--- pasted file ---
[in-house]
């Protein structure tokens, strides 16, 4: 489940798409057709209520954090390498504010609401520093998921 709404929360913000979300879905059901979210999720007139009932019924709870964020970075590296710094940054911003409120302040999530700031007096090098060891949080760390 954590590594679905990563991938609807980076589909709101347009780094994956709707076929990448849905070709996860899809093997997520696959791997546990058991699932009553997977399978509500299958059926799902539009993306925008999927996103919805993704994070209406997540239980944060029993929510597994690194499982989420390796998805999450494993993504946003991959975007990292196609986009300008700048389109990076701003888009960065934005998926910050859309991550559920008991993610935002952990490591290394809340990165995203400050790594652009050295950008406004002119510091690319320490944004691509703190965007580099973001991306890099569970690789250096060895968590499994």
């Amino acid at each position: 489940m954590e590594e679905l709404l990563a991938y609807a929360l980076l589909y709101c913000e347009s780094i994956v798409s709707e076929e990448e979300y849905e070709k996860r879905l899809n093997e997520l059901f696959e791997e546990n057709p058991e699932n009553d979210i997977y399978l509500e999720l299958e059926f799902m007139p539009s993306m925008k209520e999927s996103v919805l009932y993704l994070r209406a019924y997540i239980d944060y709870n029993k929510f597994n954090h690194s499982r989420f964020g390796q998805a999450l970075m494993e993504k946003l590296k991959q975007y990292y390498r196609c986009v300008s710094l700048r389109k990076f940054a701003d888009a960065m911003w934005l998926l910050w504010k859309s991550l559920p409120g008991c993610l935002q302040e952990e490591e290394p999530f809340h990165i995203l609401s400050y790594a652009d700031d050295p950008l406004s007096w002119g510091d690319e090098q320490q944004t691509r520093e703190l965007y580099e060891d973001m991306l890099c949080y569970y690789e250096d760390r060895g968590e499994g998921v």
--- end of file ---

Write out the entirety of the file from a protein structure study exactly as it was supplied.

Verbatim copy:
[in-house]
């Protein structure tokens, strides 16, 4: 489940798409057709209520954090390498504010609401520093998921 709404929360913000979300879905059901979210999720007139009932019924709870964020970075590296710094940054911003409120302040999530700031007096090098060891949080760390 954590590594679905990563991938609807980076589909709101347009780094994956709707076929990448849905070709996860899809093997997520696959791997546990058991699932009553997977399978509500299958059926799902539009993306925008999927996103919805993704994070209406997540239980944060029993929510597994690194499982989420390796998805999450494993993504946003991959975007990292196609986009300008700048389109990076701003888009960065934005998926910050859309991550559920008991993610935002952990490591290394809340990165995203400050790594652009050295950008406004002119510091690319320490944004691509703190965007580099973001991306890099569970690789250096060895968590499994």
């Amino acid at each position: 489940m954590e590594e679905l709404l990563a991938y609807a929360l980076l589909y709101c913000e347009s780094i994956v798409s709707e076929e990448e979300y849905e070709k996860r879905l899809n093997e997520l059901f696959e791997e546990n057709p058991e699932n009553d979210i997977y399978l509500e999720l299958e059926f799902m007139p539009s993306m925008k209520e999927s996103v919805l009932y993704l994070r209406a019924y997540i239980d944060y709870n029993k929510f597994n954090h690194s499982r989420f964020g390796q998805a999450l970075m494993e993504k946003l590296k991959q975007y990292y390498r196609c986009v300008s710094l700048r389109k990076f940054a701003d888009a960065m911003w934005l998926l910050w504010k859309s991550l559920p409120g008991c993610l935002q302040e952990e490591e290394p999530f809340h990165i995203l609401s400050y790594a652009d700031d050295p950008l406004s007096w002119g510091d690319e090098q320490q944004t691509r520093e703190l965007y580099e060891d973001m991306l890099c949080y569970y690789e250096d760390r060895g968590e499994g998921v």